Static and drift net fisheries

Set nets of various types are a particular hazard to diving seabirds and have been implicated in the decline of seabird populations in some parts of the world 7,8,9,17,29. In northern Norway, for example, the breeding populations of guillemots at two sites are estimated to have declined by 95% from the early 1960's to 1989, a figure which could be explained entirely on gill net mortalities based on observed catch rates. The numbers of birds killed in nets depends on their abundance, diving habits and distribution within the fishery area7. Species which have been caught in these nets include shearwaters, red-throated divers, Leach's petrel, gannet, shag, guillemot, razorbill, and great northern diver. Ducks such as the common scoter and long-tailed duck are also known to have become entangled and die in set nets7.

Inshore gill nets can have a relatively high incidental by-catch around diving seabird colonies or where there are high densities gathered on the water surface, making it inadvisable to set nets in such areas. Large numbers of razorbills are known to have drowned in gill nets at the mouth of the Tagus estuary in Portugal, for example, where this species congregates on occasions43. Nets set for bass have caught large numbers of diving birds (mostly razorbills and divers) and in one incident in the UK an estimated 900 auks were caught over 8 days in nets set below seabird colonies17. Herring nets and bottom-set cod nets have also killed large numbers of diving seabirds (an estimated 25,000 in the southeast Kattegat between 1982 and 1988), most of which were found in the bottom-set cod nets45, and catches of shags in trammel nets may be a threat to populations of this species in Spain43. The threat will depend on which species are present at the time nets are put out, weather, tidal fluctuations and fishing effort. Gill and tangle net fisheries in Cardigan Bay, for example, often occur at or near the cormorant colony but to date there has been no major entanglement problem10.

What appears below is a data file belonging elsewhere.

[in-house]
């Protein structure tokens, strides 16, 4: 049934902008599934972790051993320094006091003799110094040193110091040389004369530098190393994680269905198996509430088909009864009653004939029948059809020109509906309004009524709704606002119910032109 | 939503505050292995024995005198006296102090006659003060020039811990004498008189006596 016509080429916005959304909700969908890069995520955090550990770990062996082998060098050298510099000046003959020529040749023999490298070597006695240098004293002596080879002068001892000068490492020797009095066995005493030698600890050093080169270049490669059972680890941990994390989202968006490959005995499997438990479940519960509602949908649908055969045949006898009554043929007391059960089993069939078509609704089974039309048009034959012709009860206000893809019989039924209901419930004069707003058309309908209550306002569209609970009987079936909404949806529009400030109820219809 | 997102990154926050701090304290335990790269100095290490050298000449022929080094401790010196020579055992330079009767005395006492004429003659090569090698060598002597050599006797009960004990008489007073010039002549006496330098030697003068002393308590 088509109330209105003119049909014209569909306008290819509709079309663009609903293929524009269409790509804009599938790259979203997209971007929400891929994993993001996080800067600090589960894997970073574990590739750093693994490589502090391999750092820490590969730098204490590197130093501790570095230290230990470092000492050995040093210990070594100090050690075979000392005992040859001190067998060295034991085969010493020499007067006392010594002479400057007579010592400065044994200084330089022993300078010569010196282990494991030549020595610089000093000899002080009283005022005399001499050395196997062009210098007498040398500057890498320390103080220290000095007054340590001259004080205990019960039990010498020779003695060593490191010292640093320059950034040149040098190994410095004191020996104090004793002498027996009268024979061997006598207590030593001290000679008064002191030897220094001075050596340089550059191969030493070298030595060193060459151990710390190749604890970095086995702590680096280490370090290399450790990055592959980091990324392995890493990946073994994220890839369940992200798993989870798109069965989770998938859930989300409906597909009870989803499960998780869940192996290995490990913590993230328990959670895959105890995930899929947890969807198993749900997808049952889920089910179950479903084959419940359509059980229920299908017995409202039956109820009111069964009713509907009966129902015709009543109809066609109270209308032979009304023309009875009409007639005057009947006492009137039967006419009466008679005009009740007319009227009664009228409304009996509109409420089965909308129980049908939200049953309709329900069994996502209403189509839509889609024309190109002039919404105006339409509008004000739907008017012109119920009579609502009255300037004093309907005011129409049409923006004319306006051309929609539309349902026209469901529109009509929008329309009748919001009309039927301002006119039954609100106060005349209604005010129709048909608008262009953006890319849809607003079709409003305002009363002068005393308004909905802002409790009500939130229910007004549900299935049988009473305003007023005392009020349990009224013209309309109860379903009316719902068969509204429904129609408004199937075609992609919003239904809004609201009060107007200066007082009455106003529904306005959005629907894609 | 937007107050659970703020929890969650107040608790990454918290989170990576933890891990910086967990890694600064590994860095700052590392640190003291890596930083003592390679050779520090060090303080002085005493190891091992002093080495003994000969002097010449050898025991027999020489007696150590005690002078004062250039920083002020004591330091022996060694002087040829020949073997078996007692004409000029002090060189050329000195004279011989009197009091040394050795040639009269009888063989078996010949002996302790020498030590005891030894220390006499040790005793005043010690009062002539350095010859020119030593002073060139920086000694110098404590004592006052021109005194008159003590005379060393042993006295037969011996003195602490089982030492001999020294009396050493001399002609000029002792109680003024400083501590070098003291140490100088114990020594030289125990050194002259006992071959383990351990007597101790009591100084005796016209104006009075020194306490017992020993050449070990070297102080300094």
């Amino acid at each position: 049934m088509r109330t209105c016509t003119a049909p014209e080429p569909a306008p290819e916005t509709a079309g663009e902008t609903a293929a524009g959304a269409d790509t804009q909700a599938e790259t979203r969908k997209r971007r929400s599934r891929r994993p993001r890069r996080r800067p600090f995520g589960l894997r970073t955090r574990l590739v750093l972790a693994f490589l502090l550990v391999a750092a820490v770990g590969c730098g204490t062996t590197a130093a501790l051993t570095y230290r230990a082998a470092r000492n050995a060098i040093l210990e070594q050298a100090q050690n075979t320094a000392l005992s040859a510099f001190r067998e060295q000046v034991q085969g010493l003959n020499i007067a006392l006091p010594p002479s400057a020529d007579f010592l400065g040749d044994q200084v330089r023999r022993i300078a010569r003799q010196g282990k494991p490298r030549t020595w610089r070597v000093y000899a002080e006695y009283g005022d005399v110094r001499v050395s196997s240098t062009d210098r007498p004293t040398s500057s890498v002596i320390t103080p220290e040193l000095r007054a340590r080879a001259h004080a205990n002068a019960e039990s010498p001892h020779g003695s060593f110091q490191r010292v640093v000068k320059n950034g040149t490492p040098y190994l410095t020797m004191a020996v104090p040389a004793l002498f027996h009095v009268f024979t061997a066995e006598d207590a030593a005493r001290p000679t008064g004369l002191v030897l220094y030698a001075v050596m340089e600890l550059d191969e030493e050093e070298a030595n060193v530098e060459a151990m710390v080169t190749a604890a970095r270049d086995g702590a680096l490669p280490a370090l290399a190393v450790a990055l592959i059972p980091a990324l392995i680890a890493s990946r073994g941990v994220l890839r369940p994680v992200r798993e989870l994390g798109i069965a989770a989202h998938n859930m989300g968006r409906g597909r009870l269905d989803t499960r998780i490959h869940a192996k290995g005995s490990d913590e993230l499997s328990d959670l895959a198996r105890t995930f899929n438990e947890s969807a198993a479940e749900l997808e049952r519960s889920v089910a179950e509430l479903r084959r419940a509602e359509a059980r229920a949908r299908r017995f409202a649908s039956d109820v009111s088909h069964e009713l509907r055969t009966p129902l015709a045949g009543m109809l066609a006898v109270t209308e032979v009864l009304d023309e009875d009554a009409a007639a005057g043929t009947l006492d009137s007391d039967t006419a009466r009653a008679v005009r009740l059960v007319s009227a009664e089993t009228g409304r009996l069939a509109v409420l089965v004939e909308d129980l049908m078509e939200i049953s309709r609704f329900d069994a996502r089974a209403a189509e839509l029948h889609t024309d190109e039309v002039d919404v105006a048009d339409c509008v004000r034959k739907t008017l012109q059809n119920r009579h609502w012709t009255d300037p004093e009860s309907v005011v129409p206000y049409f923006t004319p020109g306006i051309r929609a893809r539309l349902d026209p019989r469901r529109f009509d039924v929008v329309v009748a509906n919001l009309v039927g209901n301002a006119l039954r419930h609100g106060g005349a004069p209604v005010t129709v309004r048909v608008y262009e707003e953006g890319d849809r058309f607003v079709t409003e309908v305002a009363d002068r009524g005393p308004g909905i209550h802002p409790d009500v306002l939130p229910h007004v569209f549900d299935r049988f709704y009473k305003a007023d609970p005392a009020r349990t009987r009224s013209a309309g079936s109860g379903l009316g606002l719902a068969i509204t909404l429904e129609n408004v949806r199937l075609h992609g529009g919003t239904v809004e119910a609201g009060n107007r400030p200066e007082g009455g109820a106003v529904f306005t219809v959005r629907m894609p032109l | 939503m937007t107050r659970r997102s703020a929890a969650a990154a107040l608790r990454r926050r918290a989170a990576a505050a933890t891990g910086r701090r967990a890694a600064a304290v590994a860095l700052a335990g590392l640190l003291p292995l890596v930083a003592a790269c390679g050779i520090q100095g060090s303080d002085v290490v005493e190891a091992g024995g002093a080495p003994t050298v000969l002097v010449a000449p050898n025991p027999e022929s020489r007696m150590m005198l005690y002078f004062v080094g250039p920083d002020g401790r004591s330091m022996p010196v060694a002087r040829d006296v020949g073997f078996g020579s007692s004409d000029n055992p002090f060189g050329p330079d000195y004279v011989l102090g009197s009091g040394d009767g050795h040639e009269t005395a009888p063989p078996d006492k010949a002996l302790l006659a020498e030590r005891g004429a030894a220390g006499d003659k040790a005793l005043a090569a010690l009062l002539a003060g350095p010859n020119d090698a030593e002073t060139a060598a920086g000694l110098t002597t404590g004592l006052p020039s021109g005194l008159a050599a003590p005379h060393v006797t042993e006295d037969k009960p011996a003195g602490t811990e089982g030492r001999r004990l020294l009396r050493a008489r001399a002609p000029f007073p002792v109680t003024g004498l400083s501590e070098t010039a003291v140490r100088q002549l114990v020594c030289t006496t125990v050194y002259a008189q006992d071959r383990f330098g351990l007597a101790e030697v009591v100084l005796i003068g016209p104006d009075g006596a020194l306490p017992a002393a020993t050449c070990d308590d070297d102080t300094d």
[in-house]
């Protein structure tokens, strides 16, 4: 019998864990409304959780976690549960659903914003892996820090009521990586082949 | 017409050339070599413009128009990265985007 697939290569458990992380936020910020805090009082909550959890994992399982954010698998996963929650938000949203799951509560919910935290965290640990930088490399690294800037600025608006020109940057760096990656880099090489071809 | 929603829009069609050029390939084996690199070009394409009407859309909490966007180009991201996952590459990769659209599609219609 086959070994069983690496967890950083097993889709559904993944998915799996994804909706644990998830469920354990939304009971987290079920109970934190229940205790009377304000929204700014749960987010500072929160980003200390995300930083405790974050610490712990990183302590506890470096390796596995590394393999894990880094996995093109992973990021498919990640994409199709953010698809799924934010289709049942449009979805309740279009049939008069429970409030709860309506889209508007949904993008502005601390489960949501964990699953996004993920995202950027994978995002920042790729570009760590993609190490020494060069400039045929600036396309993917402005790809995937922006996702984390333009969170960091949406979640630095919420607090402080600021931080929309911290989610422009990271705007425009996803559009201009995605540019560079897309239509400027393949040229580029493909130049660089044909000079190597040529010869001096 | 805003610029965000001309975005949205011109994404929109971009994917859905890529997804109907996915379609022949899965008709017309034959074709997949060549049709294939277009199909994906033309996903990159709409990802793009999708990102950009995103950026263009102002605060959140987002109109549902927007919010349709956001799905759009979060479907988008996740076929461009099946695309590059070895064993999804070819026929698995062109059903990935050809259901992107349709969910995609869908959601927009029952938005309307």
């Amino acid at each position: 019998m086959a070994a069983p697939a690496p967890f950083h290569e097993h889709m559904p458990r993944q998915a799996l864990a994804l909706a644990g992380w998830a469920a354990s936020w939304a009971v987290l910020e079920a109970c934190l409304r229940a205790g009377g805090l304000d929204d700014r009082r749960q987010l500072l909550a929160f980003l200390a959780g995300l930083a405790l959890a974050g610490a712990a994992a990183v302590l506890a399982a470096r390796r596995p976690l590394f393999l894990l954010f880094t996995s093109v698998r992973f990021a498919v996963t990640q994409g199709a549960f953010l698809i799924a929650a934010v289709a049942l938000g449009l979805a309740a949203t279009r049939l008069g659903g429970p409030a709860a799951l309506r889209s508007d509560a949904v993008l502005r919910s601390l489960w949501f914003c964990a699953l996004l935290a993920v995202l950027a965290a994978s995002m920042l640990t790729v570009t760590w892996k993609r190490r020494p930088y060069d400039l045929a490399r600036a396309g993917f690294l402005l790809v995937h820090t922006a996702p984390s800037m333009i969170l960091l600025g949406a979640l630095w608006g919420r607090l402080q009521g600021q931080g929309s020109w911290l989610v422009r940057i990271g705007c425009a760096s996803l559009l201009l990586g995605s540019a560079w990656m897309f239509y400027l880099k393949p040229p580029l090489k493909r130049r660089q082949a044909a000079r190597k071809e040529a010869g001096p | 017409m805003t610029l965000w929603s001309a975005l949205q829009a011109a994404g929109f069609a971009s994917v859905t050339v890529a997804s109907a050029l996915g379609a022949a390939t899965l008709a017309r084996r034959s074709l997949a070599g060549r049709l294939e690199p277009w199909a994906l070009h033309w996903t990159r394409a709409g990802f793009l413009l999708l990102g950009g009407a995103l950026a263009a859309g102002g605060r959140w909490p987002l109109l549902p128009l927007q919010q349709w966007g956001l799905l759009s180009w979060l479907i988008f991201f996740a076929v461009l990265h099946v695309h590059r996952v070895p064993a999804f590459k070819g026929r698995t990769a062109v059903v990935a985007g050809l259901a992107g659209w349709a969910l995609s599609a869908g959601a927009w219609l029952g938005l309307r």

High incidental catches of guillemots, razorbills and divers have been reported in drift nets from Danish fisheries, and significant catches of auks in the salmon driftnet fisheries in Ireland and Denmark43. Anti-predator nets around aquaculture facilities are also known to entangle seabirds59,82. Ghost fishing by lost nets and fragments of nets is also known to entangle birds but the scale of mortality associated with this is unknown45. Similarly, the effect of non-net fisheries, such as long lining and pots, and in mobile nets is not well known in UK waters although catches are reported from elsewhere.

The direct and indirect effects of molluscan shellfisheries and aquaculture on birds are mentioned elsewhere.

An indirect effect of some finfish fisheries has been an increased food source for some seabirds resulting from the discarding of by-catch and offal. The discards are taken by species such as fulmar, gannet, great skua, common gull, great black-backed gull and herring gull and appear to have contributed to the rapid growth of some seabird populations. It is now considered to be such an important component of the diet of scavenging seabirds in the North Sea that changes in the amount of discards may affect the relative and absolute abundance of various species. Using fisheries data from the late 1980's and early 1990's, the number of seabirds potentially supported by the fishery waste from North Sea fisheries has been estimated to be around 5.9 million and an area based analysis suggests that discards may easily support all scavenging seabirds in southern and southeastern sub-regions of the North Sea55.

Summary of potential effects of fishing on sea birds listed in the Birds

Directive

Fishery

Methods

Potential effects

Demersal fin

fish, Pelagic

fin fish

Gill netting

    Accidental capture of diving birds foraging for food in and around nets.

    Increase in scavenging seabird populations due to the increased availability of food caused by discarding of unwanted catch and offal.

Salmon farming

Fish cage

Entanglement in anti-predator nets

Intertidal

molluscan

shellfish

Hydraulic &

tractor dredge,

hand gathering

Short term increase in scavenging seabirds due to increased food

General disturbance of feeding and roosting birds.

References